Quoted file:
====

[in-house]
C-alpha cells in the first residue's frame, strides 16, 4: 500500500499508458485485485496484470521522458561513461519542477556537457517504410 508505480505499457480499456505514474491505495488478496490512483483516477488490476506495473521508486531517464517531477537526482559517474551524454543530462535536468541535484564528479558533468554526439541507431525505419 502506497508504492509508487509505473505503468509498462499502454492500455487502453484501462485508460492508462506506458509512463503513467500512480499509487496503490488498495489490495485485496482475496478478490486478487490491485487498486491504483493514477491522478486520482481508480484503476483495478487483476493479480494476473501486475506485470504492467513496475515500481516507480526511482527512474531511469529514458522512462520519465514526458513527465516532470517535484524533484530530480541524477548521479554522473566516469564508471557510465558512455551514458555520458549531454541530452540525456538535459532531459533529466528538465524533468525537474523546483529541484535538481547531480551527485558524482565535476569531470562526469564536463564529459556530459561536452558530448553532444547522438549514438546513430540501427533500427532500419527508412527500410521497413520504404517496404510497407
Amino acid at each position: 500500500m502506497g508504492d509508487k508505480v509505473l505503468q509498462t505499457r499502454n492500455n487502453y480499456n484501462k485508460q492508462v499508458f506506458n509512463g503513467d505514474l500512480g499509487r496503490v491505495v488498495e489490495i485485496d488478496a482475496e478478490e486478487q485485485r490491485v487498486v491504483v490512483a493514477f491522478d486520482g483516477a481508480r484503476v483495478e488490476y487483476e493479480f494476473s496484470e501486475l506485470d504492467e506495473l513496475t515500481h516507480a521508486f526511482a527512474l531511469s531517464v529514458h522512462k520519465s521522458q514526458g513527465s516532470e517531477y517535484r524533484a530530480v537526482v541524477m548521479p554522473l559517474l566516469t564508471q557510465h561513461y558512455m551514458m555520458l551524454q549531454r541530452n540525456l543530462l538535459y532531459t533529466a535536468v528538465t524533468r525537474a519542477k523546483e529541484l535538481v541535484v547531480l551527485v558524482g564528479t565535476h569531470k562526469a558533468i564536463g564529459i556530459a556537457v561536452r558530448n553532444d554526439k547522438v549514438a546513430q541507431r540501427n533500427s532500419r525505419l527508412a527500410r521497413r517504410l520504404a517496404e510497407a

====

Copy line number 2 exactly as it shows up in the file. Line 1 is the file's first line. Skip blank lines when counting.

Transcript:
C-alpha cells in the first residue's frame, strides 16, 4: 500500500499508458485485485496484470521522458561513461519542477556537457517504410 508505480505499457480499456505514474491505495488478496490512483483516477488490476506495473521508486531517464517531477537526482559517474551524454543530462535536468541535484564528479558533468554526439541507431525505419 502506497508504492509508487509505473505503468509498462499502454492500455487502453484501462485508460492508462506506458509512463503513467500512480499509487496503490488498495489490495485485496482475496478478490486478487490491485487498486491504483493514477491522478486520482481508480484503476483495478487483476493479480494476473501486475506485470504492467513496475515500481516507480526511482527512474531511469529514458522512462520519465514526458513527465516532470517535484524533484530530480541524477548521479554522473566516469564508471557510465558512455551514458555520458549531454541530452540525456538535459532531459533529466528538465524533468525537474523546483529541484535538481547531480551527485558524482565535476569531470562526469564536463564529459556530459561536452558530448553532444547522438549514438546513430540501427533500427532500419527508412527500410521497413520504404517496404510497407